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Chicano Park

Image of Chinaco Park where you can see the murals painted underneath the highway.
Photo: Kyle Mahan

In a neighborhood that was cut in half by the construction of Interstate 5 in the 1960s, local artists and community members came together to reclaim the disruptive piece of transportation infrastructure and create a park featuring murals, performance space, and cultural programming that serves the needs of the community. 

The challenge

For decades, the Chicano community in Barrio Logan, San Diego, thrived as a tightly knit, self-reliant neighborhood. Mexican-Americans began settling in the area as early as the 1890s and have attempted to convince the city to build a park and community space in the neighborhood for decades. In the 1930s, the neighborhood saw an increase of Mexican immigrants arriving to work as laborers, cannery workers, welders, pipefitters, and longshoremen as the city’s new zoning laws allowed for the influx of industrial development. As the neighborhood began to change, residents prioritized the creation of a park to ground their sense of community.

In the mid-1960s, the neighborhood was abruptly bisected by the construction of Interstate 5, an eight-lane freeway that split Barrio Logan in half, disconnecting it from itself. As with the placement of most urban freeways in the U.S., the freeway displaced long-time residents and became a barrier between residents and businesses in a deeply connected community of people of color. Community members viewed the freeway construction as adding insult to the injury of years of disinvestment. 

The project

In 1969, the State of California awarded the City of San Diego a 20-year lease on a 1.8-acre plot of land beneath the freeway and passed a state law stipulating that any unused parcel of land near highways could be used as a community recreation area.1 The site was to be prepared for public use. Despite these plans, on April 22, 1970, neighborhood residents spotted bulldozers and learned that the location for the proposed park was being used to construct a parking lot for a State Highway Patrol station. Neighbors quickly occupied the construction site, and after twelve days, Assistant City Manager Meno Wilhelms announced that city and state officials had agreed to negotiate with the protesters and the newly formed Chicano Park Steering Committee. Eventually, the California Department of Transportation (Caltrans) halted construction and the land was returned to the community. 

Visual artist Victor Ochoa, a co-initiator of the Chicano Park artistic transformation, reflects back on the role of artists organizing around the site. He recalls how Salvador Torres, the lead artist behind the Chicano park murals, “would go out and do watercolors and sketches of the partially constructed highway pillars and almost treated them like sculptures. Us artists were organizing in Logan Heights well before the bridge was built.”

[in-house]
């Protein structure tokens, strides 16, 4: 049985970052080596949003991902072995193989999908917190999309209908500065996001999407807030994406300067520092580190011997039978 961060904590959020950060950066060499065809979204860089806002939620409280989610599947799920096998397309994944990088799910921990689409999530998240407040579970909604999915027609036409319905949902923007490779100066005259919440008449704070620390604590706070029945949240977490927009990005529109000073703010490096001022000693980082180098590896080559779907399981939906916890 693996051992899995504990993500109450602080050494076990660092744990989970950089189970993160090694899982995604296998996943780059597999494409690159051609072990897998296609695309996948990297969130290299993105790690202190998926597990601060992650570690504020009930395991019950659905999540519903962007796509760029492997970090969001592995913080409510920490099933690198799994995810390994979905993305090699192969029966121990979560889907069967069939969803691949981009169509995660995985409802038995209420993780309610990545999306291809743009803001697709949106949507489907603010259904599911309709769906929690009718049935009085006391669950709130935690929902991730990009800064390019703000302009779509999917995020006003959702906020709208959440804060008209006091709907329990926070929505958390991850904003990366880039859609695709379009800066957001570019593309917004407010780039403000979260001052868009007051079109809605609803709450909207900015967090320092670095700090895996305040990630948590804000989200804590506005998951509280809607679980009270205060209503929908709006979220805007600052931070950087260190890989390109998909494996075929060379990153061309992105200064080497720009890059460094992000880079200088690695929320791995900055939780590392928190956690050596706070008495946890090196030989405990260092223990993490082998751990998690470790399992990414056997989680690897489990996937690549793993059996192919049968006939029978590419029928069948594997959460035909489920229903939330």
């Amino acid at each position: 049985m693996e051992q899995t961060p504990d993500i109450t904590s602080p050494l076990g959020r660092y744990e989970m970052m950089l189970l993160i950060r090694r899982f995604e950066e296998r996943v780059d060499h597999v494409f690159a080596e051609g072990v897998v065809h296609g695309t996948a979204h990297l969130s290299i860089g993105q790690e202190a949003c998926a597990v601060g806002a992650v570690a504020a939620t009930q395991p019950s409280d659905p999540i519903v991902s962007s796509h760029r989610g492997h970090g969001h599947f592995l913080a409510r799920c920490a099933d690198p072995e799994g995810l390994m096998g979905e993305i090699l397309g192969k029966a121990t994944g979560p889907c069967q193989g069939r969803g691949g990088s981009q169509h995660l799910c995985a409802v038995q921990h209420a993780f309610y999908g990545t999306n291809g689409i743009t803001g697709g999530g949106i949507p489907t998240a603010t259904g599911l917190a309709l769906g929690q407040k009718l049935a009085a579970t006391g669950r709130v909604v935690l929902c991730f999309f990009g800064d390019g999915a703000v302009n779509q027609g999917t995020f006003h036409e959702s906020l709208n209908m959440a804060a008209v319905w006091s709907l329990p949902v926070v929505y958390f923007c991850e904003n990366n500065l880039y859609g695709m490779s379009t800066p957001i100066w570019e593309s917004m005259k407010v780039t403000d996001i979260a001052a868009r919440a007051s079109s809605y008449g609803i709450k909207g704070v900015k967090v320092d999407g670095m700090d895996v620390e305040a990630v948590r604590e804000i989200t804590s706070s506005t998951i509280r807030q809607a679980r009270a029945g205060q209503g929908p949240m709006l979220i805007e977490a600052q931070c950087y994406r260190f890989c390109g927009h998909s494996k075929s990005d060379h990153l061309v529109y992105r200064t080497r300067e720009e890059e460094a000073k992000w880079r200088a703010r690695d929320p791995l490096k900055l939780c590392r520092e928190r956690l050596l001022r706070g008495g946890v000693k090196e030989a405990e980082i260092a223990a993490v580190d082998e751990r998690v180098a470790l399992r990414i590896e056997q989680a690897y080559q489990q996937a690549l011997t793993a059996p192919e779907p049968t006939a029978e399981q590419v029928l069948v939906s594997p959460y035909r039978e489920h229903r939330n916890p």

Image of person speaking to crowd of people at Chicano Park.
Photo: Kyle Mahan

The results

Local artists and community members created a park that better serves the community and reclaimed space from a disruptive piece of transportation infrastructure that should have never been built there in the first place. A symbol of Chicano autonomy, Chicano Park is internationally recognized for its large-scale murals that depict Chicano and Mexican history and identity, directly painted by local Chicano artists, a sculpture of Mexican revolutionary Emiliano Zapata, and a kiosk resembling an Aztec temple that serves as a stage for performances and events. 

Since the artists had hoped the park would eventually stretch along the underside of the Coronado Bridge all the way to the San Diego Bay, murals are sequentially and hopefully painted in the direction of the waterfront. The artistic components of the space establish a sense of place, elevate local culture, and convert the infrastructure into an outdoor museum. Chicano Park was listed on the California Register of Historical Resources in 1997, and on the National Register of Historic Places in 2013. 

The park’s current organizers explain that “Chicano Park becomes the paramount icon of our [community’s] aspiration to control something meaningful in our lives—Chicano Park symbolizes our sacred right to self-determination.” The Barrio Logan neighborhood continues to commemorate an annual Chicano Park Day on April 22, celebrating the initial occupation of the park site. 

Key Partners: Chicano Park Steering Committee, California Department of Transportation

  1. City Planning Park Project Near Bridge. (1969, November 9). San Diego Union, p. G8.